The Langbord Case; then and now: Collecting Basics

Coin World briefly takes you through the history of this decade-long case
By , Coin World
Published : 04/22/15
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Sets of million dollar coins are rare to say the least. Sets of potential million dollar coins without a rightful owner is teetering on the edge of impossible. 

As of last week, a judge in the Third Circuit Court of Appeals ruled that 10 1933 Saint Gaudens $20 Double Eagle coins are possesions of the Langbord family. The judge, who made the second ruling in this decade-long case, cited that the U.S. government was required to file a judicial civil forfeiture complaint or to return the coins within 90 days of receiving the Langbord family’s seized asset claim. 

This did not occur, and thus the family was given the possession of the Double Eagles. 

The case of Langbords Double Eagle collection has some extensive history, and likely won't end anytime soon.  

In 2003, 10 seperate 1933 Saint-Gaudens $20 double eagles were found by the Langbord family in a safety box at their Philadelphia residence. They would turn the coins over to the U.S. Mint, hoping to get an evaluation on their discovery. The U.S. Mint, along with the government, had other ideas.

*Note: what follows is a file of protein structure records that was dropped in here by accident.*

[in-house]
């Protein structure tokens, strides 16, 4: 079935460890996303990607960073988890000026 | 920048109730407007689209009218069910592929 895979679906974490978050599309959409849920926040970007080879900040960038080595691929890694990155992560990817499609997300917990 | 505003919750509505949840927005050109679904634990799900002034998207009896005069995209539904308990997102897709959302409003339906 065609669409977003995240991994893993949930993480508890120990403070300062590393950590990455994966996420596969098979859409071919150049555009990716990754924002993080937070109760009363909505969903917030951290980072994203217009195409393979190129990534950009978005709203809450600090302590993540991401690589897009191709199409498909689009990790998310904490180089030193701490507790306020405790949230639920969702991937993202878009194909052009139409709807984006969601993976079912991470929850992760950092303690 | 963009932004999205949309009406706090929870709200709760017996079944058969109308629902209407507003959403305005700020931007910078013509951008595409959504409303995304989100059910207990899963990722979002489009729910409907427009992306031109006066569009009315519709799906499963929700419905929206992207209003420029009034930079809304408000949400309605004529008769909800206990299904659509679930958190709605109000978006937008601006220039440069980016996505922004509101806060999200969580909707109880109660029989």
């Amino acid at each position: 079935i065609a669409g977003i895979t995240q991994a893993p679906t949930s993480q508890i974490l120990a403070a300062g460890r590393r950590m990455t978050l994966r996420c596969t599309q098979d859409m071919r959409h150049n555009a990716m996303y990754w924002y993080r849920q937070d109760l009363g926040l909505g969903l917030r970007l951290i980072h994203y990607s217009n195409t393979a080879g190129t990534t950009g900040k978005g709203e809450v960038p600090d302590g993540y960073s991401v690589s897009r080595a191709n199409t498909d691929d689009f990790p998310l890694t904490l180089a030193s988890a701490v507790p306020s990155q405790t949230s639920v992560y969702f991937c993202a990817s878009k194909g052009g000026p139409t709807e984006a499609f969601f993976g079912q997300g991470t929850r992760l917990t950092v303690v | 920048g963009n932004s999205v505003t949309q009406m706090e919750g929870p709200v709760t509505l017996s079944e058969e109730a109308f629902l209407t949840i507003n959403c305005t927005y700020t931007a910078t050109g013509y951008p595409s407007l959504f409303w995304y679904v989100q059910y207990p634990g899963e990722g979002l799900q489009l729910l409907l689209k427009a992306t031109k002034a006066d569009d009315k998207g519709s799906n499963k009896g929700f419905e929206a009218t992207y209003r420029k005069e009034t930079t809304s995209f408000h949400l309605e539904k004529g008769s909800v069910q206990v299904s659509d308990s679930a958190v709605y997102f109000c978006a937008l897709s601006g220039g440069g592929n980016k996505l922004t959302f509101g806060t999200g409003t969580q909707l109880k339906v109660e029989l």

These were considered the property of the United States and said to have only gotten to the residence if they were stolen at some point in time. 

The first ruling in the case came in 2011, when a 10-person jury said that the goverment had done enough to prove by a preponderance of the evidence that: First, in the past 1933 double eagles belonged to the United States government; second, that they were stolen; and third, that whoever stole them did it knowingly to deprive the government of property and to convert the property to his or her own.

Now that this ruling has been overturned, there's no clear ending in sight. The case was remanded to the district court for further proceedings, and may continue for the foreseeable future. 

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